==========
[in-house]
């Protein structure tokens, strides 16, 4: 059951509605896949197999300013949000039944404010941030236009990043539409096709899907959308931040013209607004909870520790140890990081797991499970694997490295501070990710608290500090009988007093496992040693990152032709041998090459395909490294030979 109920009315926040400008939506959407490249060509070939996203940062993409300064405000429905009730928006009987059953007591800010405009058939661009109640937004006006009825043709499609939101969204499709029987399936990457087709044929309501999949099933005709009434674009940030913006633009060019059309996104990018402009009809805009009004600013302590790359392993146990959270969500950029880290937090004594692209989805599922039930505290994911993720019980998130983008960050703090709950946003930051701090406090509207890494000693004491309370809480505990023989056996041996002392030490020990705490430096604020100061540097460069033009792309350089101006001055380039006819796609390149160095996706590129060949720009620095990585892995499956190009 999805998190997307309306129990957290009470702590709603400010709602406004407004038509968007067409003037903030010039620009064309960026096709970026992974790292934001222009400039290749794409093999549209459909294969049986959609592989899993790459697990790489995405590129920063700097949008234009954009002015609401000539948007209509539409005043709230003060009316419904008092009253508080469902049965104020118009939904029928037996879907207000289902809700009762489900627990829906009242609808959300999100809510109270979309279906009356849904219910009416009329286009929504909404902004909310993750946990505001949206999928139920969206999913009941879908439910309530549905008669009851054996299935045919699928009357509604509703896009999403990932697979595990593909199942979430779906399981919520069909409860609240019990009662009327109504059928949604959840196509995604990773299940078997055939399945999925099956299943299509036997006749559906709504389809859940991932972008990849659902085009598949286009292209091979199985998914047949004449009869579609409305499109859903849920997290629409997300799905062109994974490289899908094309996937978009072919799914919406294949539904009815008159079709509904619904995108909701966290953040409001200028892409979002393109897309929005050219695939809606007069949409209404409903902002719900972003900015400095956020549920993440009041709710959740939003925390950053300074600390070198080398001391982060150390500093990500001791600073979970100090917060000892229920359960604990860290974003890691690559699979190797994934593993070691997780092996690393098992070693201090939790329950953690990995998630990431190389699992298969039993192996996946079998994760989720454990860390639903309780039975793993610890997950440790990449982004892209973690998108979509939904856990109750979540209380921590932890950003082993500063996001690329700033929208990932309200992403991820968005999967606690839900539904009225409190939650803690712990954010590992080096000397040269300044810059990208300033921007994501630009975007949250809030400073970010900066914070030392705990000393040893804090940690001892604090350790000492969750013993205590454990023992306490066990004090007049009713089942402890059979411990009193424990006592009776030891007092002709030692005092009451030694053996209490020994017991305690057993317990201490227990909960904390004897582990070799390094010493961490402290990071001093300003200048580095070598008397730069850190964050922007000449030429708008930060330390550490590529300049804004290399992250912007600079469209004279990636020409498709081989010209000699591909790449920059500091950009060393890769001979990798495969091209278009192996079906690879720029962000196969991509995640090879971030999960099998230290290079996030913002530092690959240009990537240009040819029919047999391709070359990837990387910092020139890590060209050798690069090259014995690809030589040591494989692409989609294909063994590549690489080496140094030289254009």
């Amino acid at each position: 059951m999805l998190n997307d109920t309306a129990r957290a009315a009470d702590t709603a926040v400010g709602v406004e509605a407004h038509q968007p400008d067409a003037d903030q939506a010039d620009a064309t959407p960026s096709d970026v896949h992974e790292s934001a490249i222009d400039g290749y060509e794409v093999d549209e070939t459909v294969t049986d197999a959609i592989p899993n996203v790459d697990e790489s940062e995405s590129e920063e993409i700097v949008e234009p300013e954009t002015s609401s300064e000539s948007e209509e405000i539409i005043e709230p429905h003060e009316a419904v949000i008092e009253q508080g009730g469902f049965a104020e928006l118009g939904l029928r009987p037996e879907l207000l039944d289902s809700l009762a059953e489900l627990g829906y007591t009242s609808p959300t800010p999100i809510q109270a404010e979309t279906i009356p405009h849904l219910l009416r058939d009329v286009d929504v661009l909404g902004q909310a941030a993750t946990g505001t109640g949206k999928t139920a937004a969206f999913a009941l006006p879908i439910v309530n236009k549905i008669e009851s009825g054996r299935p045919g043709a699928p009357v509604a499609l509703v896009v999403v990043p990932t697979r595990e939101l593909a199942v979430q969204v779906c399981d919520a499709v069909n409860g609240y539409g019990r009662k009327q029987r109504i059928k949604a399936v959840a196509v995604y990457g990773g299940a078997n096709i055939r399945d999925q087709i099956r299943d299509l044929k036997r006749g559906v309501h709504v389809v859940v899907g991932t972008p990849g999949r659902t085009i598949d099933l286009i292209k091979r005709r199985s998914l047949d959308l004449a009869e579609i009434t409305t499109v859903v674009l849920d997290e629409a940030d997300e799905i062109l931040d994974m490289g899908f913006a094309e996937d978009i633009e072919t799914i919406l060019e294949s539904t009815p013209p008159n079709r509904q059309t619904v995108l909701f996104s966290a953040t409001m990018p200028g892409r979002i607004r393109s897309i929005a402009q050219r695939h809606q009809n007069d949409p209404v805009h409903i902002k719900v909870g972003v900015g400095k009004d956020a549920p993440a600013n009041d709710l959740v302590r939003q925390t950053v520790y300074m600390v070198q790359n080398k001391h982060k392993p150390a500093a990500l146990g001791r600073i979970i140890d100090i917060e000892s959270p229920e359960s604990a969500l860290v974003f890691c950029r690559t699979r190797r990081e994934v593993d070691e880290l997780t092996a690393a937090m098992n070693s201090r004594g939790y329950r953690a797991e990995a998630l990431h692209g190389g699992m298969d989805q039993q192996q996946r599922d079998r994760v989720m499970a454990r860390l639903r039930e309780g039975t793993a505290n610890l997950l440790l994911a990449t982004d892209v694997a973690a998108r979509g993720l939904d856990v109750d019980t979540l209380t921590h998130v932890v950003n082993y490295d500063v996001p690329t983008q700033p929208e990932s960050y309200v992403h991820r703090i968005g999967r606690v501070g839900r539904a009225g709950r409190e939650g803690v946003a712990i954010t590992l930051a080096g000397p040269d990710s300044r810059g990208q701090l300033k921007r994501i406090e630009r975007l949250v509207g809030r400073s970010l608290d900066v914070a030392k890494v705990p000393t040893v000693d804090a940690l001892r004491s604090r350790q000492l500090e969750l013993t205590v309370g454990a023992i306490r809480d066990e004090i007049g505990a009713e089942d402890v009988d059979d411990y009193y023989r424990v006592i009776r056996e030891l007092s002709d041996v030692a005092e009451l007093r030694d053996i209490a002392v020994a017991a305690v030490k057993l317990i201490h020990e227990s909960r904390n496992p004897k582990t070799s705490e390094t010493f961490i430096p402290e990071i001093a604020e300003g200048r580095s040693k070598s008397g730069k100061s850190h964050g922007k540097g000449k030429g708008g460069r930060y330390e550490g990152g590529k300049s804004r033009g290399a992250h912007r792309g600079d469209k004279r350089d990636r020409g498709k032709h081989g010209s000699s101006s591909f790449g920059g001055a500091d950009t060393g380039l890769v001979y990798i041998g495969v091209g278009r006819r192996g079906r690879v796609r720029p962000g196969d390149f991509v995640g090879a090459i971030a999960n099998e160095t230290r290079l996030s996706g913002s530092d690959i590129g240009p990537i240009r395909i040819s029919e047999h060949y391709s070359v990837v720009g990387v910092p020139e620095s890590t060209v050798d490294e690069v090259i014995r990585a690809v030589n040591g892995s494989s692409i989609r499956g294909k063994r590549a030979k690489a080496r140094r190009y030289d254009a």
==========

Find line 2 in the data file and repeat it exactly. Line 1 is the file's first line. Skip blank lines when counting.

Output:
């Protein structure tokens, strides 16, 4: 059951509605896949197999300013949000039944404010941030236009990043539409096709899907959308931040013209607004909870520790140890990081797991499970694997490295501070990710608290500090009988007093496992040693990152032709041998090459395909490294030979 109920009315926040400008939506959407490249060509070939996203940062993409300064405000429905009730928006009987059953007591800010405009058939661009109640937004006006009825043709499609939101969204499709029987399936990457087709044929309501999949099933005709009434674009940030913006633009060019059309996104990018402009009809805009009004600013302590790359392993146990959270969500950029880290937090004594692209989805599922039930505290994911993720019980998130983008960050703090709950946003930051701090406090509207890494000693004491309370809480505990023989056996041996002392030490020990705490430096604020100061540097460069033009792309350089101006001055380039006819796609390149160095996706590129060949720009620095990585892995499956190009 999805998190997307309306129990957290009470702590709603400010709602406004407004038509968007067409003037903030010039620009064309960026096709970026992974790292934001222009400039290749794409093999549209459909294969049986959609592989899993790459697990790489995405590129920063700097949008234009954009002015609401000539948007209509539409005043709230003060009316419904008092009253508080469902049965104020118009939904029928037996879907207000289902809700009762489900627990829906009242609808959300999100809510109270979309279906009356849904219910009416009329286009929504909404902004909310993750946990505001949206999928139920969206999913009941879908439910309530549905008669009851054996299935045919699928009357509604509703896009999403990932697979595990593909199942979430779906399981919520069909409860609240019990009662009327109504059928949604959840196509995604990773299940078997055939399945999925099956299943299509036997006749559906709504389809859940991932972008990849659902085009598949286009292209091979199985998914047949004449009869579609409305499109859903849920997290629409997300799905062109994974490289899908094309996937978009072919799914919406294949539904009815008159079709509904619904995108909701966290953040409001200028892409979002393109897309929005050219695939809606007069949409209404409903902002719900972003900015400095956020549920993440009041709710959740939003925390950053300074600390070198080398001391982060150390500093990500001791600073979970100090917060000892229920359960604990860290974003890691690559699979190797994934593993070691997780092996690393098992070693201090939790329950953690990995998630990431190389699992298969039993192996996946079998994760989720454990860390639903309780039975793993610890997950440790990449982004892209973690998108979509939904856990109750979540209380921590932890950003082993500063996001690329700033929208990932309200992403991820968005999967606690839900539904009225409190939650803690712990954010590992080096000397040269300044810059990208300033921007994501630009975007949250809030400073970010900066914070030392705990000393040893804090940690001892604090350790000492969750013993205590454990023992306490066990004090007049009713089942402890059979411990009193424990006592009776030891007092002709030692005092009451030694053996209490020994017991305690057993317990201490227990909960904390004897582990070799390094010493961490402290990071001093300003200048580095070598008397730069850190964050922007000449030429708008930060330390550490590529300049804004290399992250912007600079469209004279990636020409498709081989010209000699591909790449920059500091950009060393890769001979990798495969091209278009192996079906690879720029962000196969991509995640090879971030999960099998230290290079996030913002530092690959240009990537240009040819029919047999391709070359990837990387910092020139890590060209050798690069090259014995690809030589040591494989692409989609294909063994590549690489080496140094030289254009």